Continue reading “Making PLA stick to a 3D printer build platform by using hairspray or an acetone ABS slurry”
If you’ve ever used an extruding 3D printer, you know that the resulting prints aren’t exactly smooth. At the Southackton hackerspace [James] and [Bracken] worked out a method of smoothing the parts out using vapor. The method involves heating acetone until it forms a vapor, then exposing ABS parts to the vapor. The method only works with ABS, but creates some good looking results.
Acetone is rather flammable, so the guys started out with some safety testing. This involved getting a good air to fuel mixture of acetone, and testing what the worst case scenario would be if it were to ignite. The tests showed that the amount of acetone they used would be rather safe, even if it caught fire, which was a concern several people mentioned last time we saw the method.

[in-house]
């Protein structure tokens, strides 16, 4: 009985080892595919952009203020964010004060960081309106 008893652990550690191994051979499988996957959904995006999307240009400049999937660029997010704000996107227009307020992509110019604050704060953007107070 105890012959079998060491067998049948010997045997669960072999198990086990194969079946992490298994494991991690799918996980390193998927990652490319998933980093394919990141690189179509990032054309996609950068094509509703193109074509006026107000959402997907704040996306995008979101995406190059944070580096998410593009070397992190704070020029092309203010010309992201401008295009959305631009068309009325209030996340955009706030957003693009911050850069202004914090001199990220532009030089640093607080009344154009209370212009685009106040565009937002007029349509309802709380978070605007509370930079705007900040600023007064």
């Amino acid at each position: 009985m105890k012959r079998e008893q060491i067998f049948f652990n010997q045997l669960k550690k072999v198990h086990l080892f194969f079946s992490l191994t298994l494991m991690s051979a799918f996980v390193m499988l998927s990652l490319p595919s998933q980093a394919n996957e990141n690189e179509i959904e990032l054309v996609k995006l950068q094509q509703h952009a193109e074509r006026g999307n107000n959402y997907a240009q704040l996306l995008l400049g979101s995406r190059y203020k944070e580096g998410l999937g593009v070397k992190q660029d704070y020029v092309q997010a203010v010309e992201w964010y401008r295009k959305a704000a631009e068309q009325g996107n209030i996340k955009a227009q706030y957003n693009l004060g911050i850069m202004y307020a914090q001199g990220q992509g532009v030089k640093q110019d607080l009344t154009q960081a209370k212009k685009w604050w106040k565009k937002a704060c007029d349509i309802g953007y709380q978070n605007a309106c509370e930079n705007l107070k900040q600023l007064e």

After the break, [James] and [Bracken] give a detailed explanation of the process.
Continue reading “Smoothing 3D Prints with Acetone Vapor”
If you’re thinking of trying the acetone-vapor polishing process to smooth your 3D printed objects you simply must check out [Christopher’s] experiments with the process. He found out about the process from our feature a few days ago and decided to perform a series of experiments on different printed models.
The results were mixed. He performed the process in much the same way as the original offering. The skull seen above does a nice job of demonstrating what can be achieved with the process. There is a smooth glossy finish and [Christopher] thinks there is no loss of detail. But one of the three models he tested wasn’t really affected by the vapor. He thinks it became a bit shinier, but not nearly as much as the skull even after sending it through the process twice. We’d love to hear some discussion as to why.